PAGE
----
Selecting Technology Review's yearly list of 35 innovators under the age of 35 is a difficult but rewarding process. We search for candidates around the world who are opening up new possibilities in technology, and then we seek the advice of a panel of expert judges before finally selecting the winners.
For more than a decade, synthetic biologists have promised to revolutionize the way we produce fuels, chemicals, and pharmaceuticals. It turns out, however, that programming new life forms is not so easy. Now some of these same scientists are turning back to nature for inspiration.
Way out in a barren Chilean desert, the biggest telescope ever made is taking shape.
Photographs by Noah Friedman-Rudovsky
Germany has decided to pursue ambitious greenhouse-gas reductions—while closing down its nuclear plants. Can a heavily industrialized country power its economy with wind turbines and solar panels?
Foundation Medicine is offering a test that helps oncologists choose drugs targeted to the genetic profile of a patient's tumor cells. Has personalized cancer treatment finally arrived?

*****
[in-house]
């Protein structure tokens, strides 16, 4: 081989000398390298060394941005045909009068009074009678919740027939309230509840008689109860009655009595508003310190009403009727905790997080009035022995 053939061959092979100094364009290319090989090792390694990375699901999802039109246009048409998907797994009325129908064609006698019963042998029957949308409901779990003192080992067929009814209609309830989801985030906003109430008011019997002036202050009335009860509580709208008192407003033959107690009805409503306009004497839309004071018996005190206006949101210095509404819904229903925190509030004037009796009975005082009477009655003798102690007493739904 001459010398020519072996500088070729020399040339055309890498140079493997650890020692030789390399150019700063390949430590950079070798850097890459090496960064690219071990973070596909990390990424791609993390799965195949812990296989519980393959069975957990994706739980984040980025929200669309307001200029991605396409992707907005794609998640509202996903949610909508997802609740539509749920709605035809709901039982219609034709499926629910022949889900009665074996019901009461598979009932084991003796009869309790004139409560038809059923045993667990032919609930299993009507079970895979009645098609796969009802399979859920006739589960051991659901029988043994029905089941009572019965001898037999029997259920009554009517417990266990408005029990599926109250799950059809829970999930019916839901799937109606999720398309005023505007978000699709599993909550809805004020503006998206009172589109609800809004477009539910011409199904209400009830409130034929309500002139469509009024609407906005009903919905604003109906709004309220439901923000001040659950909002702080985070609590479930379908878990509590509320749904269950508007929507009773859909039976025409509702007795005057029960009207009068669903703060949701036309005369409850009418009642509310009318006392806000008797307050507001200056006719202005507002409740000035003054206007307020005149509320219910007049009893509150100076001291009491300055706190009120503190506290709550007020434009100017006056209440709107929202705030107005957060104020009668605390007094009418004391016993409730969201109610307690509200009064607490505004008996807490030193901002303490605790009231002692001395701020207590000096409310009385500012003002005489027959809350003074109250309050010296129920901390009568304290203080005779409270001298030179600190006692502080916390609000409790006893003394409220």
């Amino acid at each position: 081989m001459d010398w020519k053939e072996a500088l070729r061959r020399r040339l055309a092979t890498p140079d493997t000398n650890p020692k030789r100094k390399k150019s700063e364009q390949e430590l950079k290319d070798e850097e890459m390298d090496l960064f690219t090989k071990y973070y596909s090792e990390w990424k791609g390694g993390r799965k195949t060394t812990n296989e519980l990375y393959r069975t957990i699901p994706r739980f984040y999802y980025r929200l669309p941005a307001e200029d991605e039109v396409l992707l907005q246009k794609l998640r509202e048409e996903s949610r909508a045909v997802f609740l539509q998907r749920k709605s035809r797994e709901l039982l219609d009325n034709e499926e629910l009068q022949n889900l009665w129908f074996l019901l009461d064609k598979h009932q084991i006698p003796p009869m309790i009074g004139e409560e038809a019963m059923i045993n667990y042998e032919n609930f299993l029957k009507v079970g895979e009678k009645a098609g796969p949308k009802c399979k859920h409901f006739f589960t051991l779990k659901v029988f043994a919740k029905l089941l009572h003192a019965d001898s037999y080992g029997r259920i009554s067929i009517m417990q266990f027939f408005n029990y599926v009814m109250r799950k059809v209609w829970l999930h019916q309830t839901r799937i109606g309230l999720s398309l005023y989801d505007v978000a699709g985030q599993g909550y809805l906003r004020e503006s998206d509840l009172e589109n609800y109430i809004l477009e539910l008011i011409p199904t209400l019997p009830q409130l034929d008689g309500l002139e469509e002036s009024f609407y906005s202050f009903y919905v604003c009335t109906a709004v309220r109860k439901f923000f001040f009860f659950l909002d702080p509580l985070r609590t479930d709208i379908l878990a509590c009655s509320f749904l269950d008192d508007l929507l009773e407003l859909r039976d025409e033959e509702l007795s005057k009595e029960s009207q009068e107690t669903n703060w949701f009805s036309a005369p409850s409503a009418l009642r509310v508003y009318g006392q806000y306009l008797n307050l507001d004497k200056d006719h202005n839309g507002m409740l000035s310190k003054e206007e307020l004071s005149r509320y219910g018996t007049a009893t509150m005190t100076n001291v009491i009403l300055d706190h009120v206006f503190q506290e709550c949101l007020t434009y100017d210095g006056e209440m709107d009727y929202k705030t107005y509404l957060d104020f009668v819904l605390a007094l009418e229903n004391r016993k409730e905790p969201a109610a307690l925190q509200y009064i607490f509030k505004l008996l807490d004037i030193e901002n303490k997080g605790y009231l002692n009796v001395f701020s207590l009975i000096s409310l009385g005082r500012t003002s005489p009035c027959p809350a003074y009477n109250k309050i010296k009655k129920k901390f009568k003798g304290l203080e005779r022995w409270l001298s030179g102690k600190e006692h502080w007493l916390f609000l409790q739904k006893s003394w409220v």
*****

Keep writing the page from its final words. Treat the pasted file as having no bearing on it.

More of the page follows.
Local programmers and homegrown business models are helping to realize the vast promise of using phones to improve health care and save lives.
Looking to enter a highly competitive solar market, Alta Devices hopes to use a combination of technological advances and manufacturing savvy to succeed where many others have crashed and burned.
Internet pioneer Larry Smarr's quest to quantify everything about his health led him to a startling discovery, an unusual partnership with his doctor, and more control over his life.
A startup called Nicira is reinventing computer networking with an audacious goal: to make all kinds of Internet services smarter, faster, and cheaper.
Every January, up to 150,000 people swarm the Consumer Electronics Show in Las Vegas, where they mainly see salesmen and models touting slick gadgets under bright lights. Most visitors miss the surprises that can be found in a plain corner called the “International Gateway,” where manufacturers from Asia display unglamorous components and offbeat items.
Photographs by Gregg Segal